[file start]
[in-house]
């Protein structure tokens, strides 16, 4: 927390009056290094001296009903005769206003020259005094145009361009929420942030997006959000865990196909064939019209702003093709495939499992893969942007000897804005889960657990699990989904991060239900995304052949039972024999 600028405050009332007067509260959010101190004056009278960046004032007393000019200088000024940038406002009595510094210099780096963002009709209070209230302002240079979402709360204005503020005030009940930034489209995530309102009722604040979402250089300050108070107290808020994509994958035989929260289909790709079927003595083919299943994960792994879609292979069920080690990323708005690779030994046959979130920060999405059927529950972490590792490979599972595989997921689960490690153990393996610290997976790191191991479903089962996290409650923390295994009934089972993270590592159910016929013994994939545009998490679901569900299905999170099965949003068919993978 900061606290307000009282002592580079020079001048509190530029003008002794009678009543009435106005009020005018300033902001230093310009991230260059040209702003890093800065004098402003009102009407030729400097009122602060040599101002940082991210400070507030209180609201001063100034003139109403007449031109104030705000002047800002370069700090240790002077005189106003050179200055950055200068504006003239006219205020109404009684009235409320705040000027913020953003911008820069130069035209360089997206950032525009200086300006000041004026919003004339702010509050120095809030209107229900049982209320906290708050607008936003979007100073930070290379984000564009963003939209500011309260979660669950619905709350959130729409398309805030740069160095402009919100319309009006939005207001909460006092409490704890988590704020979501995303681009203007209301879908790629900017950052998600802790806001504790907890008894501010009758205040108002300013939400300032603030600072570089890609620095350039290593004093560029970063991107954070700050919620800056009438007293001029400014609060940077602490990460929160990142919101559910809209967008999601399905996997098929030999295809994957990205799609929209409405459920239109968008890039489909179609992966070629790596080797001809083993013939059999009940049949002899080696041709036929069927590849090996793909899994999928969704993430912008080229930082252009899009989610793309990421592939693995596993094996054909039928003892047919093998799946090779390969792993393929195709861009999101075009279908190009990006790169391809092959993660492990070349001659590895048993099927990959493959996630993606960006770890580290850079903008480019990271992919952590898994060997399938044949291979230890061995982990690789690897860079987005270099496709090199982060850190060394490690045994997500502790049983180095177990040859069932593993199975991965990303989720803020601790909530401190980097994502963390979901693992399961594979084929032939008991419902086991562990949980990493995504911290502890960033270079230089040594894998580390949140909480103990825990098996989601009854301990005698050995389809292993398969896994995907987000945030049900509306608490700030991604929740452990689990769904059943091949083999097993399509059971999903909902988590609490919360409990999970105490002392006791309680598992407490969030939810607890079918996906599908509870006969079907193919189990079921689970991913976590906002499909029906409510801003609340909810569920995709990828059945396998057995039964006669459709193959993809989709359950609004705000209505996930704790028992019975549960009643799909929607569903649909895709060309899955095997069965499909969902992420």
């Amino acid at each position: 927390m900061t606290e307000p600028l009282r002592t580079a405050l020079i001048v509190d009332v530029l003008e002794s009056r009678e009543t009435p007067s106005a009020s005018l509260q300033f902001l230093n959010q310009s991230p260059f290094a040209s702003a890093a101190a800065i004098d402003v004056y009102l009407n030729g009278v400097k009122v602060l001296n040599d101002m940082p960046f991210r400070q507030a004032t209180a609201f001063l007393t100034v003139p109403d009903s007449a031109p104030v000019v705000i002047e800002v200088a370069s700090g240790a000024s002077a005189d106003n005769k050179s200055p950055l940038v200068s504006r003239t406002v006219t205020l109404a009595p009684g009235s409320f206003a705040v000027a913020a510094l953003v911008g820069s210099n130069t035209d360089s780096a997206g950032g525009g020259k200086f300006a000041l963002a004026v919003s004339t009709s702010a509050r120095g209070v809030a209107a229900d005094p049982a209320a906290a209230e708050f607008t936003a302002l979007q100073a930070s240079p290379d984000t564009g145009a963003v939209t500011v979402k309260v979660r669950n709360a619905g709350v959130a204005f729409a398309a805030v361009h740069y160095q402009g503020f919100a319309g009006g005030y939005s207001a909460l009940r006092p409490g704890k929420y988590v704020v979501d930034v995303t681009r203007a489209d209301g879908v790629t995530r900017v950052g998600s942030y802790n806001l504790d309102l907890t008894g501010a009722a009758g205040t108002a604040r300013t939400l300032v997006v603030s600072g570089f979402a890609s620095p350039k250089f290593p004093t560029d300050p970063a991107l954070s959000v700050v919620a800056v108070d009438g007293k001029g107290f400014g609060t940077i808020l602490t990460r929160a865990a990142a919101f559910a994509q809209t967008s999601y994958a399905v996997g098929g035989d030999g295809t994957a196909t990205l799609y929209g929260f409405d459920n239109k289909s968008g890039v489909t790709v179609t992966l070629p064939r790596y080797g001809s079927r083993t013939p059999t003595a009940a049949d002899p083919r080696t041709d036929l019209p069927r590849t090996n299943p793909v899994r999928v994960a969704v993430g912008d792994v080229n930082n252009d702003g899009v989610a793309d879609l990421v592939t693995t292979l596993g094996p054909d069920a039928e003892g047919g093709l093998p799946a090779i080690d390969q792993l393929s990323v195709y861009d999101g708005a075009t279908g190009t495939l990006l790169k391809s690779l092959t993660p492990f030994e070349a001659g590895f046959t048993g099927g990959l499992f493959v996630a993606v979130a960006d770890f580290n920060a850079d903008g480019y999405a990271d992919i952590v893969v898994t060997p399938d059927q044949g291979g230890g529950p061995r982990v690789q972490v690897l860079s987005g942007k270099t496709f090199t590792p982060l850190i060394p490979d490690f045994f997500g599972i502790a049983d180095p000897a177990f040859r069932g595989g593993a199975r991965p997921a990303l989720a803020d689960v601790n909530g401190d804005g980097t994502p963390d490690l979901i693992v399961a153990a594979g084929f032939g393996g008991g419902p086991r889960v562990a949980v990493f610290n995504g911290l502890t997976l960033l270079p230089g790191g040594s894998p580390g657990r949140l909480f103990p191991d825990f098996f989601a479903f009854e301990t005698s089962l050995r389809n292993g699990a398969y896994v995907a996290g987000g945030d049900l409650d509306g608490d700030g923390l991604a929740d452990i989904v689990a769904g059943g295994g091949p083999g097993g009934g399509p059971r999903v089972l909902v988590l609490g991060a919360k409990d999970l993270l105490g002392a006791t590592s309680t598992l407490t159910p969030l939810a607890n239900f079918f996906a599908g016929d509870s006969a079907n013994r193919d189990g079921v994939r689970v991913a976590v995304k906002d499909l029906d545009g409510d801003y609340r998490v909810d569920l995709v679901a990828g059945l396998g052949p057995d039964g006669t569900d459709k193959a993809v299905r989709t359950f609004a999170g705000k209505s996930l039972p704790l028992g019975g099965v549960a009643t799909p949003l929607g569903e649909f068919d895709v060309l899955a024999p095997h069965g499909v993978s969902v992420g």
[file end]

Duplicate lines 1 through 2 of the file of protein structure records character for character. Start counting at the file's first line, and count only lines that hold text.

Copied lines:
[in-house]
């Protein structure tokens, strides 16, 4: 927390009056290094001296009903005769206003020259005094145009361009929420942030997006959000865990196909064939019209702003093709495939499992893969942007000897804005889960657990699990989904991060239900995304052949039972024999 600028405050009332007067509260959010101190004056009278960046004032007393000019200088000024940038406002009595510094210099780096963002009709209070209230302002240079979402709360204005503020005030009940930034489209995530309102009722604040979402250089300050108070107290808020994509994958035989929260289909790709079927003595083919299943994960792994879609292979069920080690990323708005690779030994046959979130920060999405059927529950972490590792490979599972595989997921689960490690153990393996610290997976790191191991479903089962996290409650923390295994009934089972993270590592159910016929013994994939545009998490679901569900299905999170099965949003068919993978 900061606290307000009282002592580079020079001048509190530029003008002794009678009543009435106005009020005018300033902001230093310009991230260059040209702003890093800065004098402003009102009407030729400097009122602060040599101002940082991210400070507030209180609201001063100034003139109403007449031109104030705000002047800002370069700090240790002077005189106003050179200055950055200068504006003239006219205020109404009684009235409320705040000027913020953003911008820069130069035209360089997206950032525009200086300006000041004026919003004339702010509050120095809030209107229900049982209320906290708050607008936003979007100073930070290379984000564009963003939209500011309260979660669950619905709350959130729409398309805030740069160095402009919100319309009006939005207001909460006092409490704890988590704020979501995303681009203007209301879908790629900017950052998600802790806001504790907890008894501010009758205040108002300013939400300032603030600072570089890609620095350039290593004093560029970063991107954070700050919620800056009438007293001029400014609060940077602490990460929160990142919101559910809209967008999601399905996997098929030999295809994957990205799609929209409405459920239109968008890039489909179609992966070629790596080797001809083993013939059999009940049949002899080696041709036929069927590849090996793909899994999928969704993430912008080229930082252009899009989610793309990421592939693995596993094996054909039928003892047919093998799946090779390969792993393929195709861009999101075009279908190009990006790169391809092959993660492990070349001659590895048993099927990959493959996630993606960006770890580290850079903008480019990271992919952590898994060997399938044949291979230890061995982990690789690897860079987005270099496709090199982060850190060394490690045994997500502790049983180095177990040859069932593993199975991965990303989720803020601790909530401190980097994502963390979901693992399961594979084929032939008991419902086991562990949980990493995504911290502890960033270079230089040594894998580390949140909480103990825990098996989601009854301990005698050995389809292993398969896994995907987000945030049900509306608490700030991604929740452990689990769904059943091949083999097993399509059971999903909902988590609490919360409990999970105490002392006791309680598992407490969030939810607890079918996906599908509870006969079907193919189990079921689970991913976590906002499909029906409510801003609340909810569920995709990828059945396998057995039964006669459709193959993809989709359950609004705000209505996930704790028992019975549960009643799909929607569903649909895709060309899955095997069965499909969902992420």